• Quynh Ane & Zack Wood
  • Don & Donna Wood
  • AJ & Kathy
  • Brad & Linda
  • Carmin
  • Connie & Harry
  • Dennis & Linda
  • Errol & Sally
  • Janette & Tom
  • John & Donna
  • Kem & Mistie Dog
  • Krystel, Rocky, Griffey, & Haden
  • Lynn, Steve, Maize, Zinc, & Valor
  • Melissa, Jacob, Madison & Hudson
  • Nancy
  • Penny & Arnie
  • Robin & Mike
  • The Coffee Group: Nancy, Carmin, Ann, Jan, Penny, Alana, Colleen

Thank you all for your support, and thank you to the ones I  missed from this list!

Third background technique

I had a blog post all planned about how staying home and taking care of Mom was turning out to be good painting time. And I was going to show you what I was working on and talk about it.

But the fact of the matter is, I’m just too blue tonight. It was a tough day that ended in harsh words.

Here are the paintings. I’m working on the “third background” technique, but it’s harder than it sounds.

Hit and Miss


Maiden in Braids

Stick the Landing

Tell someone you love them today.

Happy Art-a-Days

It’s been more than a month since I posted about anything art related. Sorry. It’s been busy and I think I have a pretty good excuse.

As things have settled down, I have had to spend a lot more time at home. Getting out of the house takes a lot of planning. That means that I should have a lot of time for “arting”.

I have to admit, some evenings I have felt creative (or at least bored enough to try), but the flashes tend to be short lived. I have finally put the house back in order (for the first few weeks there were a lot of closed doors to conceal the evidence), and this weekend I was even able to set up corner of my office as a studio.

I’ve been thinking about goals for the coming year, which seems to be the only way I get things done. Among the first shows I would like to enter is the “Wild Women” show at River Gallery, but I think I have my piece(s) picked out for that

Next, I’d like to enter a piece in this year’s Salem Reads event. The book is “Good Morning, Midnight”. I was inspired by the first page of the book to create this non-objective piece.

“Page One”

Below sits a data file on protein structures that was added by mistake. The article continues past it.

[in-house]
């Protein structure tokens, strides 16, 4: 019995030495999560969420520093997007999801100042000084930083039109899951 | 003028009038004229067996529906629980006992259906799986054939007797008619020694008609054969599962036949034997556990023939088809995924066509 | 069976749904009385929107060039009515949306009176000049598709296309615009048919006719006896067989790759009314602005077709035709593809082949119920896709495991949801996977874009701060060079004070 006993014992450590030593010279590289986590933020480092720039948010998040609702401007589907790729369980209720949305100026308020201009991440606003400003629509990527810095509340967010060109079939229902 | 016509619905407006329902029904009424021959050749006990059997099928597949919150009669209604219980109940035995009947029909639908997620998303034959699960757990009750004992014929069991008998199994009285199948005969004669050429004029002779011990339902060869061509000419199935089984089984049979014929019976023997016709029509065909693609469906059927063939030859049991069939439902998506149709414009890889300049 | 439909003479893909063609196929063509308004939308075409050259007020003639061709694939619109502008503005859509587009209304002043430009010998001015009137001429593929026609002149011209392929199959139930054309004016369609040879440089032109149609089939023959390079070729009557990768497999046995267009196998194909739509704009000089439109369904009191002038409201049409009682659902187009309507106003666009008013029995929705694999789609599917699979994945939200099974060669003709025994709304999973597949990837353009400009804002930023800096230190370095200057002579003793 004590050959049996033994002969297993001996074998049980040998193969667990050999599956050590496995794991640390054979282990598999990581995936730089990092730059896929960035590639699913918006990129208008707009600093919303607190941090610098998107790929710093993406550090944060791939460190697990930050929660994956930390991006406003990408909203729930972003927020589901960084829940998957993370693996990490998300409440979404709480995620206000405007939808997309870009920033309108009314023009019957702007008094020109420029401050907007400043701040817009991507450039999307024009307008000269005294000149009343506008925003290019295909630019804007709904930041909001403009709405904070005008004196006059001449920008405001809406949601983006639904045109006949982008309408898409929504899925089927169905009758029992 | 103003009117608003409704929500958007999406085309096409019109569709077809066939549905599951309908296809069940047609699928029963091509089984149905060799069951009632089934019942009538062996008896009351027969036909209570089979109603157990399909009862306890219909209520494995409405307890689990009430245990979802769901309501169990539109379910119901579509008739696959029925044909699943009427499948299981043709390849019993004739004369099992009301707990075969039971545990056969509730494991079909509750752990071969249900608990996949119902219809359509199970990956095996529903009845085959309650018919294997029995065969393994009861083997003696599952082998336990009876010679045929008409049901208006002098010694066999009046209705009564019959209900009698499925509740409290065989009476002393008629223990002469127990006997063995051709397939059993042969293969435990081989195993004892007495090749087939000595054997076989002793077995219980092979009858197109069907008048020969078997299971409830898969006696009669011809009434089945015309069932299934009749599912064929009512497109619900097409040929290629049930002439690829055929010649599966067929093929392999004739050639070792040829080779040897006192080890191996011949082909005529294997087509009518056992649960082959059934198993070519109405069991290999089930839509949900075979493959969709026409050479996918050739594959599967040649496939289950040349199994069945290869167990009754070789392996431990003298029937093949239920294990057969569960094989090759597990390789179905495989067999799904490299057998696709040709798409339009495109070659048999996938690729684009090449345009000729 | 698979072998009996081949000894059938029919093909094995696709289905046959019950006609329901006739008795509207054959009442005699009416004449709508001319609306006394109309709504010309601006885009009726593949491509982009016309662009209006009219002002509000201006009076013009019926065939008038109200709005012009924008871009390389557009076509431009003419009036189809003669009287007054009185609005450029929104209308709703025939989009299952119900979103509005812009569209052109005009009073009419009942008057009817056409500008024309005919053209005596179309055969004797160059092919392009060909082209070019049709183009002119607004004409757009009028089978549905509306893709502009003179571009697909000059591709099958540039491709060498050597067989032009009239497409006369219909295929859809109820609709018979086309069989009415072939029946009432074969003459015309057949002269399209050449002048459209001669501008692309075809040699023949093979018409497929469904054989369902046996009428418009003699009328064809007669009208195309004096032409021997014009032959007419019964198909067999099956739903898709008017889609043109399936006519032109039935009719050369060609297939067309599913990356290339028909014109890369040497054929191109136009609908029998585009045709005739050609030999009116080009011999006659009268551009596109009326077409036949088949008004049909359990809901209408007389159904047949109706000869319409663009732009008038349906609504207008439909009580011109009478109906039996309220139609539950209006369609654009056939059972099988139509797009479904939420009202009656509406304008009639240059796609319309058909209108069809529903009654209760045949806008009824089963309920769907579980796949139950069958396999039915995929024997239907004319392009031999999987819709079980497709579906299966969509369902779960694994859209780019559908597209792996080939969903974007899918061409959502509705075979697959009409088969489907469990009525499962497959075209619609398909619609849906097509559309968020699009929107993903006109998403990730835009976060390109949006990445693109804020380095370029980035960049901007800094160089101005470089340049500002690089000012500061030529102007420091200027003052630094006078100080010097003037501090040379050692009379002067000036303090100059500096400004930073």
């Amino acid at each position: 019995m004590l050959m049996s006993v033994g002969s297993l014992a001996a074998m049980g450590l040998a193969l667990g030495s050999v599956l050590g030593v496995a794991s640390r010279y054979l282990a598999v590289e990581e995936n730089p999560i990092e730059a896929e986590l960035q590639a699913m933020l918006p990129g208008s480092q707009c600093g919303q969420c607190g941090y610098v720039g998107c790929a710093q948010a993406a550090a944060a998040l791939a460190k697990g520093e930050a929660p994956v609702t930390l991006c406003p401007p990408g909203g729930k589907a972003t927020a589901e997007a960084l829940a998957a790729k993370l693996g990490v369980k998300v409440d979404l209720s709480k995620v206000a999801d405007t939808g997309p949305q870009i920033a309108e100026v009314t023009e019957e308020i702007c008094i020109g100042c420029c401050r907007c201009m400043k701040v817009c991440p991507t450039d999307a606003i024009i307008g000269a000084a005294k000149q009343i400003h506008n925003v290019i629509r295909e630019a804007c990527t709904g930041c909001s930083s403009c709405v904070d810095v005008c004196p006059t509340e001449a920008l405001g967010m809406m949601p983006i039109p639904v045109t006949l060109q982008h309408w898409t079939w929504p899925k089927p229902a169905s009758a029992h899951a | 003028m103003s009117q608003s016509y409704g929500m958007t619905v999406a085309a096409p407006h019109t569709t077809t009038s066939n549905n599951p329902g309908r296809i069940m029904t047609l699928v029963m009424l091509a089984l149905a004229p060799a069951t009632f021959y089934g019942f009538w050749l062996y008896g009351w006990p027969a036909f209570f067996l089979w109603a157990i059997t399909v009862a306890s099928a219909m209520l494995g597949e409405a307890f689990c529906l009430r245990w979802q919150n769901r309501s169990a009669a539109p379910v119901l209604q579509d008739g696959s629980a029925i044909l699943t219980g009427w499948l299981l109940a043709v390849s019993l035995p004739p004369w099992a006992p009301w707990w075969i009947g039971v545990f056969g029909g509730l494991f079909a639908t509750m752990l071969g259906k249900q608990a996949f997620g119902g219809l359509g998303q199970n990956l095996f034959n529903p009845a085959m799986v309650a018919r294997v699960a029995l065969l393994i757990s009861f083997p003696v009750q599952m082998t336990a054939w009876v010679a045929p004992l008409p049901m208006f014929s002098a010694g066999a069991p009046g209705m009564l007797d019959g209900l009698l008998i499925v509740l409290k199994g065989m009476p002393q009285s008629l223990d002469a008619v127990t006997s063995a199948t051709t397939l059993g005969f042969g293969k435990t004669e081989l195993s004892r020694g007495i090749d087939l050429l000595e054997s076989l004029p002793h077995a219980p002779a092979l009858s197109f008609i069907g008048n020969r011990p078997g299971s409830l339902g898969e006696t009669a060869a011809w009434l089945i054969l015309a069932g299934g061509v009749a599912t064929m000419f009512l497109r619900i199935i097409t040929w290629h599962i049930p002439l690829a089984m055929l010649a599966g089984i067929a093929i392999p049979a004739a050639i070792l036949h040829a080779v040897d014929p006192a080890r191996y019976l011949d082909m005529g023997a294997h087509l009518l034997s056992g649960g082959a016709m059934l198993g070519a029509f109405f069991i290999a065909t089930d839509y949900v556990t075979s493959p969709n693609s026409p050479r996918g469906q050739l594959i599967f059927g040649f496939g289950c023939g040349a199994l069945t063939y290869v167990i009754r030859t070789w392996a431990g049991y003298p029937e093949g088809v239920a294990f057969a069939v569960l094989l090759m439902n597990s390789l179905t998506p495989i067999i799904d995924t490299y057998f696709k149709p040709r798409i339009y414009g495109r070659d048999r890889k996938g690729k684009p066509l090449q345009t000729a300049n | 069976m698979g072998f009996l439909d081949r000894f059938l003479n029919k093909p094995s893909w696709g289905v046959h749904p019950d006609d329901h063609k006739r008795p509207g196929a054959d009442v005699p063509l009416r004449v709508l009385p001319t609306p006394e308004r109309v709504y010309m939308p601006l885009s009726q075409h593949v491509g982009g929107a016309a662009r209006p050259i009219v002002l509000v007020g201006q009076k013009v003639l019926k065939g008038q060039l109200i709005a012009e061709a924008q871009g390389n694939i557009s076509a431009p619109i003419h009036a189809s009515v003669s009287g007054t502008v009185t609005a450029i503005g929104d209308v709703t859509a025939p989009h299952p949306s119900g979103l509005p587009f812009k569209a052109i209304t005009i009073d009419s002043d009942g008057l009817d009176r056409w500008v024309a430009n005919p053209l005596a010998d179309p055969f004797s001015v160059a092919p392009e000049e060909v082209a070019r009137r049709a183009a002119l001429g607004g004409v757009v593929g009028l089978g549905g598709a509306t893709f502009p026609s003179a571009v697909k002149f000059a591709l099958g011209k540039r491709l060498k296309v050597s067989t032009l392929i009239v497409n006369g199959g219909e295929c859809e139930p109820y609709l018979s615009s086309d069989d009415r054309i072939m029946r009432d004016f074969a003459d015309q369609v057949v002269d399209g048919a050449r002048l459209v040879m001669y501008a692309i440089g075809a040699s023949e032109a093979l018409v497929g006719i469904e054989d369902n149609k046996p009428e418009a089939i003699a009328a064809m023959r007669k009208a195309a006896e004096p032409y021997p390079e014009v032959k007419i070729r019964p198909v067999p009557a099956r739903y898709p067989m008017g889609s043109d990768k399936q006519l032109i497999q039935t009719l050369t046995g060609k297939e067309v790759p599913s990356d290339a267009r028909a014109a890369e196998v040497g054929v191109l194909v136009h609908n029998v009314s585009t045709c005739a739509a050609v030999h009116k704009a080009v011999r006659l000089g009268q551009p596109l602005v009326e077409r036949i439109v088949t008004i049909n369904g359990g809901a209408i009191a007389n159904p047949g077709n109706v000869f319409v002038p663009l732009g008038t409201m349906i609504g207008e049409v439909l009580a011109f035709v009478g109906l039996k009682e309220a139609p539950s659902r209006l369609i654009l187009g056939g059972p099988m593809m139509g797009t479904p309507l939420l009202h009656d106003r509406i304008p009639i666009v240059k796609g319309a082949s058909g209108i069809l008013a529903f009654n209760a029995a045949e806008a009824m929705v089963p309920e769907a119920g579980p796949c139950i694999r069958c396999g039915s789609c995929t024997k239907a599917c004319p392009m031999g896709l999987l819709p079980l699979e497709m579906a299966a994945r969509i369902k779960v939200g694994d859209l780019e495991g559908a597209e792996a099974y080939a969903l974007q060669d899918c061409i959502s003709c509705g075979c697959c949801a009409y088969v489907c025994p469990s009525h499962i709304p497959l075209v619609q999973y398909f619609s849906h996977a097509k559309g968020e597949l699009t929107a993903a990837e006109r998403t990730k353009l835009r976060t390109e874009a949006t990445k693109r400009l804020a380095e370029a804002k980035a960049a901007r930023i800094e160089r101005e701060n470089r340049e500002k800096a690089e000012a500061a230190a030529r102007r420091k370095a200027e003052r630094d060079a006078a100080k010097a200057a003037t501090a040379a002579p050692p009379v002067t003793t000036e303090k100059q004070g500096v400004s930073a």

Or maybe it’s this way?

“Page One”

Next, with a vague idea about trying to enter something in the American Academy of Equine Art Spring Online Showcase.

“Keenland Legs”

It’s okay for a study, but needs another attempt if it’s gonna be in a show.

Finally, I’ve been spending some time getting to know my “new” (year old) watercolor pens. I thought they might be portable enough to fill some of the short, quiet moments.


I might add some collage or other things to it. I have to admit the watercolor markers felt enjoyably like being a kid and playing with the art equipment, but I’m not sure I enjoy the effect enough to continue.

There is an official, art post. I wish everyone Happy Holidays!

Healthy Steps – Weeks 49 &50

I weighted in on Wednesday as was up 2.8 pounds. This is not shocking, but it does mean that I am yo-yoing a bit. Again, not shocking.

This week is Christmas, and I have a lot of time off (yeah!) but of course I’ll but spending it at home, which means more cooking. This is good.

Wednesday is a “dark” day at this weeks WW, so I’m saying right now that I’m just gonna accept it all and tell you I will catch up on this on January 2, which will be week 51.

Happy Holidays!


The last few days have been tough. Mom fell on Sunday morning and call for me for an hour before I heard her (it was early morning and I was sleeping.) When I finally woke up, we called the firemen for a “non-emergency lift” and later that day I got baby monitors so I could hear what was going on downstairs.

This morning, Mom couldn’t sleep, so I was awakened… early. I was too nervous to turn off the monitor, because then I was scared I wouldn’t hear her if she needed me, so I ended up getting up early.

Perhaps that is the reason that today felt hard. Or perhaps it was that my right knee, which has been hurting since all the activity necessary when Mom was in the hospital, seemed to be getting worse. It was so bad today that I went to urgent care. And got a shot of corticosteroid in my knee for arthritis.

There is such an element of shame in going to the doctor’s office as a fat person. You know it’s all your fault. That you have acerbated every normal aging process by abusing your body. Like a drug addict, your high is sugar and you obviously can’t stop.

As I sat there in the waiting room, wheeled in by wheelchair because of the pain, I had a thought: “I don’t deserve help. I did this to myself.”

I would like to report that I immediately gave myself a pep talk about the silliness of that viewpoint. That I shook it off and resolved that I could work harder on loosing weight.